Veteran Stories:
Brian Frederick Douglas Holliday

Air Force

  • Portrait of Brian Holliday taken after receiving his commission, 1941.

    Brian Holliday
  • Invasion currency Japan printed for intended use in India and Burma.

    Brian Holliday
  • Telegram to Brian Holliday's girlfriend indicating he had taken sick (ulcers), 1943.

    Brian Holliday
  • Map of Burma and Assan printed on silk, 1941. It would have been sewed into the seam of Mr. Holliday's flying suit in case of crash or capture.

    Brian Holliday
  • Photo album with portrait of Brian Holliday in "Bush Jacket" (right); and his girlfriend at the time, Margaret (left). Mr. Holliday kept this photo with him during the war.

    Brian Holliday
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"So we went back a little way from the airplane, a nice grassy spot and so, of course, I had the general’s attaché case and I’m picturing selling our lives dearly while we ate these important papers."


I got over there [England] just about the time the Battle of Britain was winding down. Lots of pilots. All of a sudden we were overstocked with pilots because the Canadian Commonwealth training scheme [British Commonwealth Air Training Plan] was getting into high gear and they were turning out pilots by the bushel. And so I got posted to India instead of England, but that was all right. The [No.] 20 Squadron [Royal Air Force] was one of the few squadrons that was always on active duty. They were on active duty between wars.

And so I was posted to them and I spent a month or two, and then they said, "would I like to go down to Burma?" And I said, "well, whatever you want." So they posted me down to Burma and it was a flight. Normally, it would be headed up by a flight lieutenant, but I was the only officer on the flight. We had three of these [Westland] Lysander [Mk. III (SD): army cooperation and observation aircraft], old ones, we called "Faith," "Hope" and "Charity," and one of them never did fly. The second one was good for parts and the one we kept flying. And that’s what we did our work with.

They’re quite a strange aircraft to fly. They do everything backwards from what most aircraft do. They can fly at very slow speeds. You can actually keep a Lysander in the air at 45 miles an hour. They had great big slots along the front of the wings, big flaps, and when the flaps went down, the slots came out and the thing would put its nose up. It had a big powerful engine and it could just hang on the prop... So you could land on a very narrow strip.

Air-Sea Rescue is squadrons around Britain where they specialize, like, if they go out and locate pilots that have crashed into the water. Okay. So down there [Southeast Asia], they figured they should have an air-sea rescue unit, that’s what we were. It’s sort of combined. It was usually Air-Sea Rescue and Army Cooperation. We had radio contact with a British general who had a commando group operating in Burma; and if he needed something, like if somebody was ill, we’d locate where they were, go and try and pick them up. You could land the Lysander in just about 100 yards, so you could go and rescue somebody that you couldn’t land other places. We rescued a few people, but not great numbers.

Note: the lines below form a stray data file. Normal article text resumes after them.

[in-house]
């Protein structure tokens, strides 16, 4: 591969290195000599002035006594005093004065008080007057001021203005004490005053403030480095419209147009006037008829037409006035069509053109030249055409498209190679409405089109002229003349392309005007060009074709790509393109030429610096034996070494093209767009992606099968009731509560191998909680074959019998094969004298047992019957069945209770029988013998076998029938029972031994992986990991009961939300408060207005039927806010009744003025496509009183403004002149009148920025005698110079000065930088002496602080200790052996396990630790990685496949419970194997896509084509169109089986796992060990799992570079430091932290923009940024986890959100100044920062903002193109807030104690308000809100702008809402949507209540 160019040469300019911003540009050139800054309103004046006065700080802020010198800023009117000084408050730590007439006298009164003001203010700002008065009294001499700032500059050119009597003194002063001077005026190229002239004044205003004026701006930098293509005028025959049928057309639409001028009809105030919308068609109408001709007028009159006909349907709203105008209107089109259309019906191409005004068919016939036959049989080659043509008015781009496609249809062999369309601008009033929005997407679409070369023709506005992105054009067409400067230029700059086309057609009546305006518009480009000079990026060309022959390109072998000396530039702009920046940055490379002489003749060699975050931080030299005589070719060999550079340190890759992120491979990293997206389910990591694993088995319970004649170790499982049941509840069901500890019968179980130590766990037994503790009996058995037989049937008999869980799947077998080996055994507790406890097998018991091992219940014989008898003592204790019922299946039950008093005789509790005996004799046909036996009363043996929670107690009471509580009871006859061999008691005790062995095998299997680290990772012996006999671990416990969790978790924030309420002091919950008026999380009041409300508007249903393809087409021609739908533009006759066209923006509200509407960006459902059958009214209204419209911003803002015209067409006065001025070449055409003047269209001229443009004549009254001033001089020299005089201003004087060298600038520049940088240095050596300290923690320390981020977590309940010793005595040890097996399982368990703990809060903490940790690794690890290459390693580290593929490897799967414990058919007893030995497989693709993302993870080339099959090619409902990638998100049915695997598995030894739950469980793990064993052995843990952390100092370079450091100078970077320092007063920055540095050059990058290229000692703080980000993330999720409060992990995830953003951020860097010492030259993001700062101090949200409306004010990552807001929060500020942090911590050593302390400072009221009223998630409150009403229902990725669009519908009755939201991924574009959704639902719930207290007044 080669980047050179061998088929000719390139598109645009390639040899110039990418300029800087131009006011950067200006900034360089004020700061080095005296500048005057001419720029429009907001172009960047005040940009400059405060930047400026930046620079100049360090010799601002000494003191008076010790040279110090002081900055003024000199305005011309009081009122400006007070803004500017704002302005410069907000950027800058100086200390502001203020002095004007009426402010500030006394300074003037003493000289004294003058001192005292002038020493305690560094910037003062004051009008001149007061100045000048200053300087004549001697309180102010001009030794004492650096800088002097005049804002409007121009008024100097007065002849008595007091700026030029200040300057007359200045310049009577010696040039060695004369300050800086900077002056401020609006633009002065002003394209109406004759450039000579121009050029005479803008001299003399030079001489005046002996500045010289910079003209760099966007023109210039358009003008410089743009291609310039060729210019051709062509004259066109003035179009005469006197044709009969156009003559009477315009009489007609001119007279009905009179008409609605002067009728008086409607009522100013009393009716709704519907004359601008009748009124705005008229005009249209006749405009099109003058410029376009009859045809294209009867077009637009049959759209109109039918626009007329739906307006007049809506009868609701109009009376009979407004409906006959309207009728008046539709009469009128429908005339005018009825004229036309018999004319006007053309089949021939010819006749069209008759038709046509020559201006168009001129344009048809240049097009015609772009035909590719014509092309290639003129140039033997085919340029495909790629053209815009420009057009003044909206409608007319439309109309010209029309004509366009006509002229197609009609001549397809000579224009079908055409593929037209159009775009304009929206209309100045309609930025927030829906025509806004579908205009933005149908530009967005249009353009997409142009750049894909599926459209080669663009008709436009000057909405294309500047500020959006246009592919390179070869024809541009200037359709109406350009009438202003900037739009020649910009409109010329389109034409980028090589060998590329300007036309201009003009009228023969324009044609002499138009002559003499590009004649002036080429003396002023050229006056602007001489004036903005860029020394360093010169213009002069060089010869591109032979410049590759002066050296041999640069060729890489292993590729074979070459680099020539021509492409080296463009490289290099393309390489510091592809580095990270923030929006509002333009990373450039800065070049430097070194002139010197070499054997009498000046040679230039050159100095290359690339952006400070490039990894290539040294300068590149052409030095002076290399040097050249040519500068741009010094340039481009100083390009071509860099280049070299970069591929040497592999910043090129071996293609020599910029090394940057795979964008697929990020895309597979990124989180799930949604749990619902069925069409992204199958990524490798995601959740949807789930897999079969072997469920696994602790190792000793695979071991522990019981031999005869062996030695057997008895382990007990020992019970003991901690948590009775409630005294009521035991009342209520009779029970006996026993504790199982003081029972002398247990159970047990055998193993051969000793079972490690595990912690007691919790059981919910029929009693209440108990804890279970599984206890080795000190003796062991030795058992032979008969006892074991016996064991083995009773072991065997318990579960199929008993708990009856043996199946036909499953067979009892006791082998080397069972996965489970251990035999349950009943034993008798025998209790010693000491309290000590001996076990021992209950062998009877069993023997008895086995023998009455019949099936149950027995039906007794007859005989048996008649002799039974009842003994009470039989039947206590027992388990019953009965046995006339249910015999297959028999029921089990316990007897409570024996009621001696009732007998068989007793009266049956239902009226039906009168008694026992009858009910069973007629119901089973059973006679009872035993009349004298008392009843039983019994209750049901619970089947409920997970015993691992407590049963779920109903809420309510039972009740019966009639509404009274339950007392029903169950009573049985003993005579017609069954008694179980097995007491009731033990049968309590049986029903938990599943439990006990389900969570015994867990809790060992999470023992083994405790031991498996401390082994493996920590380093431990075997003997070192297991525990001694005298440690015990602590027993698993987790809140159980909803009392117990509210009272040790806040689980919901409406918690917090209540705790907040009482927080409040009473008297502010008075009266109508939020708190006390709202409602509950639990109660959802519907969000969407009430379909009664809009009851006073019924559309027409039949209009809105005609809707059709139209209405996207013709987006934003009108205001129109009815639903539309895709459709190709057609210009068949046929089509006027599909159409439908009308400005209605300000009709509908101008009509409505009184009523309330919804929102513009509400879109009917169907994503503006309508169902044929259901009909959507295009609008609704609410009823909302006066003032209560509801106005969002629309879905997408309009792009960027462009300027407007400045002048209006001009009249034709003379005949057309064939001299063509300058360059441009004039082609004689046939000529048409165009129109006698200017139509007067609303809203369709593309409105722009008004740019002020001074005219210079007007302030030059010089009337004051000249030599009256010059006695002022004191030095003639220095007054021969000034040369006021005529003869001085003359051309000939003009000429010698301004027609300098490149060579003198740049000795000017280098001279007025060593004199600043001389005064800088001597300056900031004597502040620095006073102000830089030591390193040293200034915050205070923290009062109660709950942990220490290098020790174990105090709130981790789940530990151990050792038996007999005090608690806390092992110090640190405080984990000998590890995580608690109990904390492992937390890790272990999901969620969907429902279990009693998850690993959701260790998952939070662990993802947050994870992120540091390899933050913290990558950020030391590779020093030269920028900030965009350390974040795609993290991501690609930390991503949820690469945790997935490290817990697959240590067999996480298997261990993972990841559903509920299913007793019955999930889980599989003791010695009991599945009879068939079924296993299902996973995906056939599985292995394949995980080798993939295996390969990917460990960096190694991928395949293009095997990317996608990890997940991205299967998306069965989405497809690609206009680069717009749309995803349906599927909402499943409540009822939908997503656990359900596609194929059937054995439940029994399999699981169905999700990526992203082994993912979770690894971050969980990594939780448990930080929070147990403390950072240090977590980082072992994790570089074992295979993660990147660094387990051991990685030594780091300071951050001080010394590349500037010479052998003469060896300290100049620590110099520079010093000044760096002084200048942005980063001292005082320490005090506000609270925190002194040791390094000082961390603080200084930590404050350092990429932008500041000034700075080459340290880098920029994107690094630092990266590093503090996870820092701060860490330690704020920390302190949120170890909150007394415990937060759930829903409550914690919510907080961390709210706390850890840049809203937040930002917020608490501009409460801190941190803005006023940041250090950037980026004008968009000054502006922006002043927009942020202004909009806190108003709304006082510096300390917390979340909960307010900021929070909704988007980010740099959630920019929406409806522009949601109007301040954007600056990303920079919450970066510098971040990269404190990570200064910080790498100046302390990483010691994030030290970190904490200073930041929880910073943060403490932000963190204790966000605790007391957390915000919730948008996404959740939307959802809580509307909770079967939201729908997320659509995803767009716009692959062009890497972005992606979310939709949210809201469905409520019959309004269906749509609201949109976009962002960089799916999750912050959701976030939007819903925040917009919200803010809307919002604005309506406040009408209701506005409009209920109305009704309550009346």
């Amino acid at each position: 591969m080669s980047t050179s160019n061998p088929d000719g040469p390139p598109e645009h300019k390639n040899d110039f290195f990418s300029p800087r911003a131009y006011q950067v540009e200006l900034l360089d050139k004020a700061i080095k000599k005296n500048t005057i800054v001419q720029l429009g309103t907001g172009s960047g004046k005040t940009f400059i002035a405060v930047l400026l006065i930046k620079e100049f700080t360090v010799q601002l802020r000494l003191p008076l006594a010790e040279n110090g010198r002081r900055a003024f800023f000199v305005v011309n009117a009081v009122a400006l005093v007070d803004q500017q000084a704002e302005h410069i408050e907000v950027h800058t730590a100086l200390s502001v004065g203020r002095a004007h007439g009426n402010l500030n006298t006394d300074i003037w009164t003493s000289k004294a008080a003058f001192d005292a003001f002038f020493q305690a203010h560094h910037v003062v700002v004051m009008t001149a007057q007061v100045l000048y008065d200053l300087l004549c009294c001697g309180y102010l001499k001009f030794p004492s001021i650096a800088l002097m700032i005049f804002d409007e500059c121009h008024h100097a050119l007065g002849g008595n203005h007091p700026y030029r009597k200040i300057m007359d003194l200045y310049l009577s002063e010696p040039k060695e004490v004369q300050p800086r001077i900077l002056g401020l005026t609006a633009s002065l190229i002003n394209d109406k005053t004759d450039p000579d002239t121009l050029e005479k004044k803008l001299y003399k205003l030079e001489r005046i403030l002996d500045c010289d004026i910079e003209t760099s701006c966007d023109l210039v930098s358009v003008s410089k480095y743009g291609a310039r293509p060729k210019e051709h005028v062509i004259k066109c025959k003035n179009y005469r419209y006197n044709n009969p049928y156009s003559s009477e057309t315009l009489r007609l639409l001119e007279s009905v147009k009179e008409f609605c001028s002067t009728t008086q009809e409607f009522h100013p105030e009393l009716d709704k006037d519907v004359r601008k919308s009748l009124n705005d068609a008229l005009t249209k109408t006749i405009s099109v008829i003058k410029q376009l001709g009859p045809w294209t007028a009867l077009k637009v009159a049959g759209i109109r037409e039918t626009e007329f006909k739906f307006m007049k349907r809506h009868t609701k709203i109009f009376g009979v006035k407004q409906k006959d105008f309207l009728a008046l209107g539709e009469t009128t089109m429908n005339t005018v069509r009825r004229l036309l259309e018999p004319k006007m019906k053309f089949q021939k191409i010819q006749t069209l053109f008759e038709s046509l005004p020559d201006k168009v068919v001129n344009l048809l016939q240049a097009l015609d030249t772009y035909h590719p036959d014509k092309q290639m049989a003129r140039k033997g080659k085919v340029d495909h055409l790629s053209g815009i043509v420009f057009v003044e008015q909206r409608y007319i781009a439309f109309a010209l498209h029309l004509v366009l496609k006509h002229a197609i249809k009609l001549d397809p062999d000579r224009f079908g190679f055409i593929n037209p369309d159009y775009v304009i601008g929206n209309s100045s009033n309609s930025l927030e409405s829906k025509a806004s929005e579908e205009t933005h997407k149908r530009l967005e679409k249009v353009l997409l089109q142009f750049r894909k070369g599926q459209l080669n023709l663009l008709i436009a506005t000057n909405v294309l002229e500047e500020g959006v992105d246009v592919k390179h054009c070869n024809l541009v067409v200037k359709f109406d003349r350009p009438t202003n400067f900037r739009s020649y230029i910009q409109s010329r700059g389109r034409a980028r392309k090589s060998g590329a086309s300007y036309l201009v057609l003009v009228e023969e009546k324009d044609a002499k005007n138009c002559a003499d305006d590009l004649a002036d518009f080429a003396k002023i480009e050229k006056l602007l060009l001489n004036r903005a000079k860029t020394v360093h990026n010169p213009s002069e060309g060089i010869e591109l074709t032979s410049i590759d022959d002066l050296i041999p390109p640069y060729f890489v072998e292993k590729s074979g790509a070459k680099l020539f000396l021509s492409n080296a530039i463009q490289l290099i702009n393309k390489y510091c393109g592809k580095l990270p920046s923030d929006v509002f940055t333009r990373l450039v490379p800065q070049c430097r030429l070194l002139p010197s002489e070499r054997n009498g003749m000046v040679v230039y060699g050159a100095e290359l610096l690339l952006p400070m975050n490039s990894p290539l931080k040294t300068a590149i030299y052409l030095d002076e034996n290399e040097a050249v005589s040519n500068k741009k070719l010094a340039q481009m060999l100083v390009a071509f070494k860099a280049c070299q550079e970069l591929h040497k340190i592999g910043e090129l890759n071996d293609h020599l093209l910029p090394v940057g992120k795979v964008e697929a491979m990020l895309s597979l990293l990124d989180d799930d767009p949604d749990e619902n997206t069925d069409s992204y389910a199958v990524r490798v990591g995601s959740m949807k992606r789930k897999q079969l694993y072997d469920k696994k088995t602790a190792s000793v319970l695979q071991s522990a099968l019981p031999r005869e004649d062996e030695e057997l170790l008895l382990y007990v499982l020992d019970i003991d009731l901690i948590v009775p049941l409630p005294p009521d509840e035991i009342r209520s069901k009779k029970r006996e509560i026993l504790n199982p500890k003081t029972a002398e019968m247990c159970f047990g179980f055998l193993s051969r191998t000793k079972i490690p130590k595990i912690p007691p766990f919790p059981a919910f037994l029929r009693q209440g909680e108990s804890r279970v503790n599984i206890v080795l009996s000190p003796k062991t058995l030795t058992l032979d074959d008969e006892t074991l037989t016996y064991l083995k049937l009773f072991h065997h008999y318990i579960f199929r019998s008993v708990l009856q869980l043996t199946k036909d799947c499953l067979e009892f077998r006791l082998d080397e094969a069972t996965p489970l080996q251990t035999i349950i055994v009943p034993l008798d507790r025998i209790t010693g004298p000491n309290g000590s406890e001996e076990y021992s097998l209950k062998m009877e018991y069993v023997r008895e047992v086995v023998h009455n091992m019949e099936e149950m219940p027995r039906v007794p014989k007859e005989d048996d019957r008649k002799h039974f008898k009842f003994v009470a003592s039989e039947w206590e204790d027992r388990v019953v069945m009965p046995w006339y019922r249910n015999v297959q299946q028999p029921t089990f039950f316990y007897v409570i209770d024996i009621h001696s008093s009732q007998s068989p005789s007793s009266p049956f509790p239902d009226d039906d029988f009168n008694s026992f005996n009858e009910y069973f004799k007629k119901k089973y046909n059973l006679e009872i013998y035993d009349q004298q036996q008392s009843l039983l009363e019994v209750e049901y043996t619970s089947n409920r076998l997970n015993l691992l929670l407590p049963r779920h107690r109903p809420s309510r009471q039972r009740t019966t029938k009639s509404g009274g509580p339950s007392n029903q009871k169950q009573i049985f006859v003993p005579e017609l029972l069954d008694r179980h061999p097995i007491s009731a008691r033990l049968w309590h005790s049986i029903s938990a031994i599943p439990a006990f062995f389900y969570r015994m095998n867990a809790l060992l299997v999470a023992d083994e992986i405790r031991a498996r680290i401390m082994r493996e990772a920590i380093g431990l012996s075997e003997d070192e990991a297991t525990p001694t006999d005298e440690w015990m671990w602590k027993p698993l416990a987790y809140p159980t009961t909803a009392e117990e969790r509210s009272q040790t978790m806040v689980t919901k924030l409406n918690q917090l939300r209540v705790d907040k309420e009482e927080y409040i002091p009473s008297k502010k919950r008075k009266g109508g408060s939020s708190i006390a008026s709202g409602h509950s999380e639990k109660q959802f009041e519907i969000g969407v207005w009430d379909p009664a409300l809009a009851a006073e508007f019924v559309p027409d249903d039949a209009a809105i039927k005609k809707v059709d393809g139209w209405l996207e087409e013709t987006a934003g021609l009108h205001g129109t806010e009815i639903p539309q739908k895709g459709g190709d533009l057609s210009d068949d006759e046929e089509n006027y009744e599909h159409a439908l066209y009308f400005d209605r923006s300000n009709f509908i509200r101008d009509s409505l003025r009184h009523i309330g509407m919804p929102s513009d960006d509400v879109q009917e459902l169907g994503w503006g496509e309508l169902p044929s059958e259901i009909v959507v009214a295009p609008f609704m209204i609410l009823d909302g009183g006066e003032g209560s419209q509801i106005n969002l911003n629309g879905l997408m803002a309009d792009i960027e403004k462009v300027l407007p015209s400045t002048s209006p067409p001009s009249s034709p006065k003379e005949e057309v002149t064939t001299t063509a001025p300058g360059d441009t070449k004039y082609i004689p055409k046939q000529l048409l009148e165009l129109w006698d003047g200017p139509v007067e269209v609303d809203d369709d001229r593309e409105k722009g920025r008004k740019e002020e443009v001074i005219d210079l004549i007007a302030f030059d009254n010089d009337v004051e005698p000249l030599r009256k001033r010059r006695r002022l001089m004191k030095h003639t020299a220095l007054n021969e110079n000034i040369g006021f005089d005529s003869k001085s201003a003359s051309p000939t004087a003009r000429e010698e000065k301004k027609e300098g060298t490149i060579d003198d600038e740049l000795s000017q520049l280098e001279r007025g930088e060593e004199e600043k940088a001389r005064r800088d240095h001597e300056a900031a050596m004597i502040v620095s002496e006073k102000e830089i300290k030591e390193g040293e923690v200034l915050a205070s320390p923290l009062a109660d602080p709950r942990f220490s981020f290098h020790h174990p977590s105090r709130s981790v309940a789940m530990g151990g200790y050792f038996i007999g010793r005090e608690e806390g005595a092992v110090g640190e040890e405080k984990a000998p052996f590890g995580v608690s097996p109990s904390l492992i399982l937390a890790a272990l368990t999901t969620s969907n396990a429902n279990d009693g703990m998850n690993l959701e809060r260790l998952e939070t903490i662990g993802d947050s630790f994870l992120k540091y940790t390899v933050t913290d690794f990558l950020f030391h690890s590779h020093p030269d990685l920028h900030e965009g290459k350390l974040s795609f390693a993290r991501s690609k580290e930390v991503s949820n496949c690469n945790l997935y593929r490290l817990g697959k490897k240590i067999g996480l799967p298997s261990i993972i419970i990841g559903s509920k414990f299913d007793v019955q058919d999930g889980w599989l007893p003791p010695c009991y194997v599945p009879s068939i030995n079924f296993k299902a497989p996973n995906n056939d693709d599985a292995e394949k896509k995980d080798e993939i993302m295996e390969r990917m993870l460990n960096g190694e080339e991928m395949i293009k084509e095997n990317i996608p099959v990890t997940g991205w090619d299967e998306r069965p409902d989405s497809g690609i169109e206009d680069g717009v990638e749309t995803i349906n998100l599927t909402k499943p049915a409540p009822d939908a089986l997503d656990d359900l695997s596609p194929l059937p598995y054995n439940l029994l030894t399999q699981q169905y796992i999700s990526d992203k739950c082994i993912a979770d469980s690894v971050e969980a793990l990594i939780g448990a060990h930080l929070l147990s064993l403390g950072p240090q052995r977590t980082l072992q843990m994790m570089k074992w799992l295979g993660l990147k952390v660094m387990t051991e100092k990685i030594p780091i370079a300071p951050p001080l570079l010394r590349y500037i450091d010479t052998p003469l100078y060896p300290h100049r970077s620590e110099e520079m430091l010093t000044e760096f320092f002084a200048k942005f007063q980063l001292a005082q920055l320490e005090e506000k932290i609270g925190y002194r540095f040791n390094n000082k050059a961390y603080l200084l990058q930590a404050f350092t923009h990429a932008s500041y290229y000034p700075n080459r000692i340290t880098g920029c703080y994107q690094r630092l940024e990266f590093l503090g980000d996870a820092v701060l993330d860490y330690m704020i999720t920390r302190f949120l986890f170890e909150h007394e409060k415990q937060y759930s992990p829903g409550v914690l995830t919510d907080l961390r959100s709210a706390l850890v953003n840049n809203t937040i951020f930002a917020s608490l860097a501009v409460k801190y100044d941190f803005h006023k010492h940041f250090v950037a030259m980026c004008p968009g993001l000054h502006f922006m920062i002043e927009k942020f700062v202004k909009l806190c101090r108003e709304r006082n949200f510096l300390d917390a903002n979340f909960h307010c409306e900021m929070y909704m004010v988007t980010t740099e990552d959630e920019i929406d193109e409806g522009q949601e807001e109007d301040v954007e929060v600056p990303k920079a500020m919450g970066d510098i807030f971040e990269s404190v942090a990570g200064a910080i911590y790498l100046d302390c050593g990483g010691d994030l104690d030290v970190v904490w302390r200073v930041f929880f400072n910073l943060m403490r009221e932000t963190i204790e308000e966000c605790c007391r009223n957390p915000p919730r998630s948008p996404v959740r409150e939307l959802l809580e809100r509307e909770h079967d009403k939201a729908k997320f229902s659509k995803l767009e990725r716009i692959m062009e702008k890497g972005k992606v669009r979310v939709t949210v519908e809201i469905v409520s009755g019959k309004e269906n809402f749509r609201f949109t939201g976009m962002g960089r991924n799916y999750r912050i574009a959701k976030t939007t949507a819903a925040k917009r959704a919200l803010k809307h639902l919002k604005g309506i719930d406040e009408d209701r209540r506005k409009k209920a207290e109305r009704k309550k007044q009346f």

First day, we’d got a call that one of our pilots from Chittagong [Undivided India, located in present-day Bangladesh] had bailed out over the water. He’d probably been in a fight with some Japs and maybe got shot up, so he had to bail out, and he was in the water. He had rescue stuff that they carried but, so we would go and locate him and then radio to the launch that was up in Chittagong. That launch was a remarkable thing. It had four engines, each one driving a separate propeller. And it was heavily armed. You know, you’d call the launch and they’d go and try and find the guy. The other thing that might happen is if the guy was close to the shore somewhere, it might be there’d be a stretch of beach, we could go and land on the beach, and pick the guy up just off the beach. The idea was to be there to try and rescue fellows that had to bail out if we could and do anything else that was …

Well, I once had a call to pick up [British] General [William, "Bill"] Slim and take him down to the forward area. That was kind of fun because we landed at Mondaw [Burma]. It turned out the Japanese had bypassed during the night, so in effect, we were behind enemy lines. At least it was behind this patrol. And the general had one of these attaché case let’s say, British term there, like a small suitcase, leather, beautiful leather with brass fittings and everything. And I figured, okay, that’s the general’s important papers, you know, got to protect them. So we had a little place in the back of the Lysander, you could strap stuff in, so I took care of his attaché case there.

Well then we landed at Mondaw and there wasn’t anybody around. So he said, "well, maybe we should just take off again;" and I said, "well, we can’t, we have to have help to get started." So I said, "I suggest we just get back a little way from the aircraft and sit, and wait." We had a couple of [Hawker] Hurricanes [XII: fighter aircraft] circling up above that were our escort and they were going to report where we were. So we went back a little way from the airplane, a nice grassy spot and so, of course, I had the general’s attaché case and I’m picturing selling our lives dearly while we ate these important papers. He had a .38 calibre pistol with the bullets on a bandolier, shined, all brass, shined. I had a .45 automatic, a little heavier gun. And I figured, you know, we’d do the best we could.

So we get back and he opens up this attaché case. It’s coffee and sandwiches; so we had a cup of coffee with the general in the jungle [laughs].

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